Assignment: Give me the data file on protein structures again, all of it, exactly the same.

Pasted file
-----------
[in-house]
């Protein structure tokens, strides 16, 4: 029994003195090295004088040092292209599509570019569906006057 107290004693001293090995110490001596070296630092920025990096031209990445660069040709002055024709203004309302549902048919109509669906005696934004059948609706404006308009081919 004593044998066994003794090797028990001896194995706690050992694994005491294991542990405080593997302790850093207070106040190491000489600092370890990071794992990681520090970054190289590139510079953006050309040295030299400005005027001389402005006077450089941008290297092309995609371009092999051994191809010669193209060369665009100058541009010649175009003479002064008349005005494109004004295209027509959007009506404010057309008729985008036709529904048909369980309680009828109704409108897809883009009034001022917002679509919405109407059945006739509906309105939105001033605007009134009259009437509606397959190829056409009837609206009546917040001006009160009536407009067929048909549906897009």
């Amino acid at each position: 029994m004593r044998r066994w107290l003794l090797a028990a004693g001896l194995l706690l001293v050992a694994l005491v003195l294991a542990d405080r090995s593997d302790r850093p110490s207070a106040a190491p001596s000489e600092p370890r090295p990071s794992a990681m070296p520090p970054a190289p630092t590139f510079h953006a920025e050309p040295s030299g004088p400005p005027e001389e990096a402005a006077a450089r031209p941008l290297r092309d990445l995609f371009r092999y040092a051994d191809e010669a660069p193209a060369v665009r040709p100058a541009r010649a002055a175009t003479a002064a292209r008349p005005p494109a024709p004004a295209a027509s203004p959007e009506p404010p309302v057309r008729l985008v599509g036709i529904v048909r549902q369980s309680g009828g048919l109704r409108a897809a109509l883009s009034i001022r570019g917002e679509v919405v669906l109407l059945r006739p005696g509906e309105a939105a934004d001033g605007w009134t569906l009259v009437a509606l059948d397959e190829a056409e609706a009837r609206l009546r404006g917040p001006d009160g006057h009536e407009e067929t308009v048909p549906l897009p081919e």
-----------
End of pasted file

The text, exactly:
[in-house]
């Protein structure tokens, strides 16, 4: 029994003195090295004088040092292209599509570019569906006057 107290004693001293090995110490001596070296630092920025990096031209990445660069040709002055024709203004309302549902048919109509669906005696934004059948609706404006308009081919 004593044998066994003794090797028990001896194995706690050992694994005491294991542990405080593997302790850093207070106040190491000489600092370890990071794992990681520090970054190289590139510079953006050309040295030299400005005027001389402005006077450089941008290297092309995609371009092999051994191809010669193209060369665009100058541009010649175009003479002064008349005005494109004004295209027509959007009506404010057309008729985008036709529904048909369980309680009828109704409108897809883009009034001022917002679509919405109407059945006739509906309105939105001033605007009134009259009437509606397959190829056409009837609206009546917040001006009160009536407009067929048909549906897009």
């Amino acid at each position: 029994m004593r044998r066994w107290l003794l090797a028990a004693g001896l194995l706690l001293v050992a694994l005491v003195l294991a542990d405080r090995s593997d302790r850093p110490s207070a106040a190491p001596s000489e600092p370890r090295p990071s794992a990681m070296p520090p970054a190289p630092t590139f510079h953006a920025e050309p040295s030299g004088p400005p005027e001389e990096a402005a006077a450089r031209p941008l290297r092309d990445l995609f371009r092999y040092a051994d191809e010669a660069p193209a060369v665009r040709p100058a541009r010649a002055a175009t003479a002064a292209r008349p005005p494109a024709p004004a295209a027509s203004p959007e009506p404010p309302v057309r008729l985008v599509g036709i529904v048909r549902q369980s309680g009828g048919l109704r409108a897809a109509l883009s009034i001022r570019g917002e679509v919405v669906l109407l059945r006739p005696g509906e309105a939105a934004d001033g605007w009134t569906l009259v009437a509606l059948d397959e190829a056409e609706a009837r609206l009546r404006g917040p001006d009160g006057h009536e407009e067929t308009v048909p549906l897009p081919e």